From Ryszard Kapuscinski’s book Shah of Shahs (about the last Shah of Iran):
2 excerpts here, having to do with Dr. Mossadegh, the Prime Minister of Iran in the 50s.
First excerpt: (Kapuscinski looks at a photograph of Mossadegh – and writes the following observations):
This is undoubtedly the greatest day in the long life of Doctor Mossadegh. He is leaving parliament high on the shoulders of an elated crowd. He is smiling and holding up his right hand in greeting to the people. Three days earlier, on April 28, 1951, he became Prime Minister, and today parliament has passed his bill nationalizing the country’s oil. Iran’s greatest treasure has become the property of the nation. We have to enter into the spirit of that epoch, because the world has changed a great deal since. In those days, to dare the sort of act that Doctor Mossadegh just performed was tantamount to dropping a bomb suddenly and unexpectedly on Washington or London. The psychological effect was the same: shock, fear, anger, outrage. Somewhere in Iran, some old lawyer who must be a half-cocked demagogue has pillaged Anglo-Iranian — the pillar of the Empire! Unheard of, unforgiveable! In those years, colonial property was a sacred value, the ultimate taboo. But that day, whose exalted atmosphere the faces in the photograph reflect, the Iranians do not yet know they have committed a crime for which they will have to suffer bitter painful punishment. Right now, all Teheran is living joyous hours of its great day of liberation from a foreign and hated past. Oil is our blood! the crowds chant enthusiastically. Oil is our freedom! The palace shares the mood of the city, and the Shah signs the act of nationalization. It is a moment when all feel like brothers, a rare instant that quickly turns into a memory because accord in the national family is not going to last long. Mossadegh never had good relations with the Pahlavis, father and son. Mossadegh’s ideas had been formed by French culture: A liberal and a democrat, he believed in institutions like parliament and a free press and lamented the state of dependence in which his homeland found itself. The fall of Reza Khan presented a great opportunity for him and those like him.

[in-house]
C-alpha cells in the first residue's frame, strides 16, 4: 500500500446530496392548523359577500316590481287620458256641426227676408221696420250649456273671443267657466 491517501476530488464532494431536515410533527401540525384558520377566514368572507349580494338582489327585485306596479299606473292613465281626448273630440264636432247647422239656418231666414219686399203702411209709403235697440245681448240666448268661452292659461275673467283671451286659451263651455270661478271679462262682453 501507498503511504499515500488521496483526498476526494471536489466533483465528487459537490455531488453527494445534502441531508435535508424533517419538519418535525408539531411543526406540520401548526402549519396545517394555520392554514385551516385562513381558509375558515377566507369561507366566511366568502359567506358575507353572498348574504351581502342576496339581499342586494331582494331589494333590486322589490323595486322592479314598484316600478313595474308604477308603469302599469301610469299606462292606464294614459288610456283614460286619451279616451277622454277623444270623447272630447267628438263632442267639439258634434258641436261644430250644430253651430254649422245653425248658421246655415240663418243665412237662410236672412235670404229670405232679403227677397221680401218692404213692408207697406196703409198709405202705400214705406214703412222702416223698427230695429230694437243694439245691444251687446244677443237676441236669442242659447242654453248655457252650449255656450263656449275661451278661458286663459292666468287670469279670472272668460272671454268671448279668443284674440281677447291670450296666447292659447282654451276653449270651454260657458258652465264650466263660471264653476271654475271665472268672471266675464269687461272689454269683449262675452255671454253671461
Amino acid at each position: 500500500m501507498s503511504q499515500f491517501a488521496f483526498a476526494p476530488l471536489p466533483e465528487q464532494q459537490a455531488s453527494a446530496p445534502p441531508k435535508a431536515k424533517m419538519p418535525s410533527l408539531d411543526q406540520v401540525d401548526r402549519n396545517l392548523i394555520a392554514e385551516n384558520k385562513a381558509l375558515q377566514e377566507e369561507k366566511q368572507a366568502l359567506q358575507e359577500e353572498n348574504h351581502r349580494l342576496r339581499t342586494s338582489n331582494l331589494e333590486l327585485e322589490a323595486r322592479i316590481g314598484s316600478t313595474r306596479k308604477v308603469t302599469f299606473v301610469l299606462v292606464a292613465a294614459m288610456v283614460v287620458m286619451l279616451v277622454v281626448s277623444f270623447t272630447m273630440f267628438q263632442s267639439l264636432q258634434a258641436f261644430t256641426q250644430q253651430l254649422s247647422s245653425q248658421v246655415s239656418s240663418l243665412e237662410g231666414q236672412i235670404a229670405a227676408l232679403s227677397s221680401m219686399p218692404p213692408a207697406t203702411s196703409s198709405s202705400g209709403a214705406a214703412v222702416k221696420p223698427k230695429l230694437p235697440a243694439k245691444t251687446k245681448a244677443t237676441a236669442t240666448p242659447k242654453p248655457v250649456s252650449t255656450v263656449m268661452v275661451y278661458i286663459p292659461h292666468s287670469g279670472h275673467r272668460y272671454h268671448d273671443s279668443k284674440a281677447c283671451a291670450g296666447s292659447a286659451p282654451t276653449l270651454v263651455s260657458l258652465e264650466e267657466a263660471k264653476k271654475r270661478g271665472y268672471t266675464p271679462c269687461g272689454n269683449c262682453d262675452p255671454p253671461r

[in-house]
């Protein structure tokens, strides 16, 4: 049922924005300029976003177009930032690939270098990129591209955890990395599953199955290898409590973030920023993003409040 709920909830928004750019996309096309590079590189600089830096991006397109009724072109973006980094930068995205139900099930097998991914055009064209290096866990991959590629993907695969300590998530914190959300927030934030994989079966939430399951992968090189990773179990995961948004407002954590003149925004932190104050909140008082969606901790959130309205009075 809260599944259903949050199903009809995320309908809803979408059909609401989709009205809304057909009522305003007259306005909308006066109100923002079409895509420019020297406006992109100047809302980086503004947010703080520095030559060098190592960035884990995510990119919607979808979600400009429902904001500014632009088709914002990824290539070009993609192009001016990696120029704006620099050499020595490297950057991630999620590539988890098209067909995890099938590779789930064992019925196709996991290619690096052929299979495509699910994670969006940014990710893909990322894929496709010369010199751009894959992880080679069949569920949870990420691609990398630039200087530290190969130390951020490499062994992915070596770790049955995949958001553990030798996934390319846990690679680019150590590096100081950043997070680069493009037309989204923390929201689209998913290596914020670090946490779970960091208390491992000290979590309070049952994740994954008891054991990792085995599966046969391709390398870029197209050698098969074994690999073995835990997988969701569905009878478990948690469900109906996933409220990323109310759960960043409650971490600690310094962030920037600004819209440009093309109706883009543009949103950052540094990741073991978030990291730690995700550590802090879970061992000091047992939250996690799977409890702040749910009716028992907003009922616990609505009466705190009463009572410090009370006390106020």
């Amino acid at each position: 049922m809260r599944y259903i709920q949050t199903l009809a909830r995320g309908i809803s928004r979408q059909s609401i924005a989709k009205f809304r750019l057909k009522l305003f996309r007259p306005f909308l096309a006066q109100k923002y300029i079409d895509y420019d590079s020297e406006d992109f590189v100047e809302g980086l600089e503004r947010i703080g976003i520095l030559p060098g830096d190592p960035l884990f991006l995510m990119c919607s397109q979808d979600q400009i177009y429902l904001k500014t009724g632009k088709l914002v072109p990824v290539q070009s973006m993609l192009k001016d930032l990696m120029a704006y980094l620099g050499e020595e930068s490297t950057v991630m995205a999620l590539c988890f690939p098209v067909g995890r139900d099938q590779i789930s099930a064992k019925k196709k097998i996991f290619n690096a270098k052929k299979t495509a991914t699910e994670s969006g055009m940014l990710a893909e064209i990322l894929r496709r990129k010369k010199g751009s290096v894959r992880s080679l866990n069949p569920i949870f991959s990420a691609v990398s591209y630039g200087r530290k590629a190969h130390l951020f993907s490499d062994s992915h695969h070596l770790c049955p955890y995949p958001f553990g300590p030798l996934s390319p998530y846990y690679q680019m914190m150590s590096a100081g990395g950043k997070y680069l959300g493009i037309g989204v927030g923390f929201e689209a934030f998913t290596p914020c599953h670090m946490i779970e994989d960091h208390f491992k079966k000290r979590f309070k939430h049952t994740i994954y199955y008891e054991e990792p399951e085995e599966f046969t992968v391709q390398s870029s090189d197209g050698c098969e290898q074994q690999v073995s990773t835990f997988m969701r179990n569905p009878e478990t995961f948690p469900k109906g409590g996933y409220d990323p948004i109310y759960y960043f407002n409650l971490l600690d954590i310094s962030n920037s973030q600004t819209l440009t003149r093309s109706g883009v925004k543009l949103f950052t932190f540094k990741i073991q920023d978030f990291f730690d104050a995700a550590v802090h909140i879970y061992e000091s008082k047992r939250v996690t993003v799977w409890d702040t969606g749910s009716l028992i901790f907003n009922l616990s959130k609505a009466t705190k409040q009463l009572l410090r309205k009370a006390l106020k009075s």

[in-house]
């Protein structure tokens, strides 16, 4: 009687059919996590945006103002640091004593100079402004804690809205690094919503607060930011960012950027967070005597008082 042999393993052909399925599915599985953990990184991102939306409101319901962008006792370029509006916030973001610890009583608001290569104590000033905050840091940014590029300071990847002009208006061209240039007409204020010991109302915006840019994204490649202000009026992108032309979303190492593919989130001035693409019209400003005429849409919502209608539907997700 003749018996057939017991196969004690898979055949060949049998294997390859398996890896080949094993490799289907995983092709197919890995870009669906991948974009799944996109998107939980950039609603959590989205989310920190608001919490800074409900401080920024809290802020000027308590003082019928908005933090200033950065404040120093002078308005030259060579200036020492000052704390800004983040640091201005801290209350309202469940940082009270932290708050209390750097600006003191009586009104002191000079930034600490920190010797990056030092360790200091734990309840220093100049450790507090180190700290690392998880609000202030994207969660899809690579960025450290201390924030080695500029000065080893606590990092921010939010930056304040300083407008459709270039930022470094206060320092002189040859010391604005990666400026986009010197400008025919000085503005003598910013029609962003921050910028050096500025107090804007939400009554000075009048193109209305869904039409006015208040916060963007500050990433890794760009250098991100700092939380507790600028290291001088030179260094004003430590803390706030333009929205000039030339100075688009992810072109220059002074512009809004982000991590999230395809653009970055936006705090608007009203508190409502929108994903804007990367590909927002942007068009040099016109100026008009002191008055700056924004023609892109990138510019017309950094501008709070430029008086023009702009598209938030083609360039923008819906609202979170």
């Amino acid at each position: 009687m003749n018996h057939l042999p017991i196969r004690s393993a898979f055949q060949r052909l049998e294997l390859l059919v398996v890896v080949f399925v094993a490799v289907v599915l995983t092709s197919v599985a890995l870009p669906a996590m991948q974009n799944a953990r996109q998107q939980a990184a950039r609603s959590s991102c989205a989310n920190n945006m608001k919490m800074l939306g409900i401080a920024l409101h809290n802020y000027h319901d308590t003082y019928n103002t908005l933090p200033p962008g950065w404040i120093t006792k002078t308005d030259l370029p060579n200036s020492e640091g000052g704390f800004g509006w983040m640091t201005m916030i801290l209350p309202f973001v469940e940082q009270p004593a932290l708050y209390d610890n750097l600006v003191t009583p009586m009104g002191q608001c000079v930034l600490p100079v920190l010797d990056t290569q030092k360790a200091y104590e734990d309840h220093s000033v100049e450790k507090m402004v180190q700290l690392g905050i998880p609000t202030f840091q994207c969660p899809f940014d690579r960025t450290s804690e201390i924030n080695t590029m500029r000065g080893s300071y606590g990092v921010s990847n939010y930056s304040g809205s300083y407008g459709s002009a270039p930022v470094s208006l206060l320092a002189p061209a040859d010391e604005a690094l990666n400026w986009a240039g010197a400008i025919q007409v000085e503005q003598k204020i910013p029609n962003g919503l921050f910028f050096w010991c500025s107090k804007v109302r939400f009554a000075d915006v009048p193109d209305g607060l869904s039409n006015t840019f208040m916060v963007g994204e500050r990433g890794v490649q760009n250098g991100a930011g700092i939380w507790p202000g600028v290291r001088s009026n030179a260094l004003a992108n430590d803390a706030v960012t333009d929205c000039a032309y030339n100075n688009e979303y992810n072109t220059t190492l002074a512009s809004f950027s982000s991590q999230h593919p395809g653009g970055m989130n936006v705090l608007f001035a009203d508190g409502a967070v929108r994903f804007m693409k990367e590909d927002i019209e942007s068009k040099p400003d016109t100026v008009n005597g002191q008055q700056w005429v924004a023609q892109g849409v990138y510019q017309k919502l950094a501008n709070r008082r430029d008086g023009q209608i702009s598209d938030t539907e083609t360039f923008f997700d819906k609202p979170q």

The monarch, meanwhile, takes more interest in good times and sports than in politics, so there is a chance for democracy in Iran, a chance for the country to win full independence. Mossadegh’s power is so great and his slogans so popular that the Shah ends up on the sidelines. He plays soccer, flies his private airplane, organizes masked balls, divorces and remarries, and goes skiing in Switzerland.
The 2nd Excerpt about Mossadegh – Kapuscinski interviews someone about Mossadegh. Kapuscinski rightly felt that the story of Mossadegh was one of the keys to the tragedy of what happened in Iran. The revolution, which had begun as a revolution for more freedom, more democracy – had been hijacked by the mullahs. And it was all over from there. Anyway, this is a bit of the transcript from that interview: